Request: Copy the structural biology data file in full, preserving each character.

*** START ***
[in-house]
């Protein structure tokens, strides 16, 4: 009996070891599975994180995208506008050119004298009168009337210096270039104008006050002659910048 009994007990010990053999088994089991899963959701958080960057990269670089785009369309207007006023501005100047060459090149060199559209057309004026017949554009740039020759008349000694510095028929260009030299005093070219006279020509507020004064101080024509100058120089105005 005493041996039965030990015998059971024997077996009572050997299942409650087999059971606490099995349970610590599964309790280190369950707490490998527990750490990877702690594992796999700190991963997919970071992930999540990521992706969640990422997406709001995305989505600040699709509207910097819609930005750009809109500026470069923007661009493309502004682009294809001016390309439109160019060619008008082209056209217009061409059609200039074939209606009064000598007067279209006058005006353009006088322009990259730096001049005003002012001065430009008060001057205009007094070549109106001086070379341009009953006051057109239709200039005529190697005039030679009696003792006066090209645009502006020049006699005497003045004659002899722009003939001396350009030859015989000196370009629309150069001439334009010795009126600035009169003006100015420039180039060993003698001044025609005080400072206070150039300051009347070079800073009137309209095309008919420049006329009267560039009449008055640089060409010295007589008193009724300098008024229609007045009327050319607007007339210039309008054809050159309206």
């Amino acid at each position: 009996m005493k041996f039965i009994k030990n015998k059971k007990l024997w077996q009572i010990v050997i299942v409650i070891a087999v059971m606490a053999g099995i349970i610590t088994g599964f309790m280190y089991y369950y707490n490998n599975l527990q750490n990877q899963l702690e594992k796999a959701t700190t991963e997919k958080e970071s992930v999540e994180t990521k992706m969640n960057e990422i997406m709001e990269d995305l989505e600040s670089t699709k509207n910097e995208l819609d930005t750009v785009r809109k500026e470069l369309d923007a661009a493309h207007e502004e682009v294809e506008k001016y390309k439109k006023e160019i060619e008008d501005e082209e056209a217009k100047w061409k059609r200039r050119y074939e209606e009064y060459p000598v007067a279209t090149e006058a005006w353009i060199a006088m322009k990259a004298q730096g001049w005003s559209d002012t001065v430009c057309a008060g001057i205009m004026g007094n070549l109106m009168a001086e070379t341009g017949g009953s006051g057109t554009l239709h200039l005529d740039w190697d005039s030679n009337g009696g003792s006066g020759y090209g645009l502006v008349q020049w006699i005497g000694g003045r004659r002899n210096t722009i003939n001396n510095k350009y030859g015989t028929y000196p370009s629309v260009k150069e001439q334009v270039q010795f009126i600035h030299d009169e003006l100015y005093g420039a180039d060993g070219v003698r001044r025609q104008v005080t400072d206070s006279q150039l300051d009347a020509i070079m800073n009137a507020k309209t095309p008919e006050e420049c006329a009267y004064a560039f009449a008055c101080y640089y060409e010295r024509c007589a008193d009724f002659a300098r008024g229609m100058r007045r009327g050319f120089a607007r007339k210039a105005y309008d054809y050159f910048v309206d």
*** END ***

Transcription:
[in-house]
């Protein structure tokens, strides 16, 4: 009996070891599975994180995208506008050119004298009168009337210096270039104008006050002659910048 009994007990010990053999088994089991899963959701958080960057990269670089785009369309207007006023501005100047060459090149060199559209057309004026017949554009740039020759008349000694510095028929260009030299005093070219006279020509507020004064101080024509100058120089105005 005493041996039965030990015998059971024997077996009572050997299942409650087999059971606490099995349970610590599964309790280190369950707490490998527990750490990877702690594992796999700190991963997919970071992930999540990521992706969640990422997406709001995305989505600040699709509207910097819609930005750009809109500026470069923007661009493309502004682009294809001016390309439109160019060619008008082209056209217009061409059609200039074939209606009064000598007067279209006058005006353009006088322009990259730096001049005003002012001065430009008060001057205009007094070549109106001086070379341009009953006051057109239709200039005529190697005039030679009696003792006066090209645009502006020049006699005497003045004659002899722009003939001396350009030859015989000196370009629309150069001439334009010795009126600035009169003006100015420039180039060993003698001044025609005080400072206070150039300051009347070079800073009137309209095309008919420049006329009267560039009449008055640089060409010295007589008193009724300098008024229609007045009327050319607007007339210039309008054809050159309206």
């Amino acid at each position: 009996m005493k041996f039965i009994k030990n015998k059971k007990l024997w077996q009572i010990v050997i299942v409650i070891a087999v059971m606490a053999g099995i349970i610590t088994g599964f309790m280190y089991y369950y707490n490998n599975l527990q750490n990877q899963l702690e594992k796999a959701t700190t991963e997919k958080e970071s992930v999540e994180t990521k992706m969640n960057e990422i997406m709001e990269d995305l989505e600040s670089t699709k509207n910097e995208l819609d930005t750009v785009r809109k500026e470069l369309d923007a661009a493309h207007e502004e682009v294809e506008k001016y390309k439109k006023e160019i060619e008008d501005e082209e056209a217009k100047w061409k059609r200039r050119y074939e209606e009064y060459p000598v007067a279209t090149e006058a005006w353009i060199a006088m322009k990259a004298q730096g001049w005003s559209d002012t001065v430009c057309a008060g001057i205009m004026g007094n070549l109106m009168a001086e070379t341009g017949g009953s006051g057109t554009l239709h200039l005529d740039w190697d005039s030679n009337g009696g003792s006066g020759y090209g645009l502006v008349q020049w006699i005497g000694g003045r004659r002899n210096t722009i003939n001396n510095k350009y030859g015989t028929y000196p370009s629309v260009k150069e001439q334009v270039q010795f009126i600035h030299d009169e003006l100015y005093g420039a180039d060993g070219v003698r001044r025609q104008v005080t400072d206070s006279q150039l300051d009347a020509i070079m800073n009137a507020k309209t095309p008919e006050e420049c006329a009267y004064a560039f009449a008055c101080y640089y060409e010295r024509c007589a008193d009724f002659a300098r008024g229609m100058r007045r009327g050319f120089a607007r007339k210039a105005y309008d054809y050159f910048v309206d």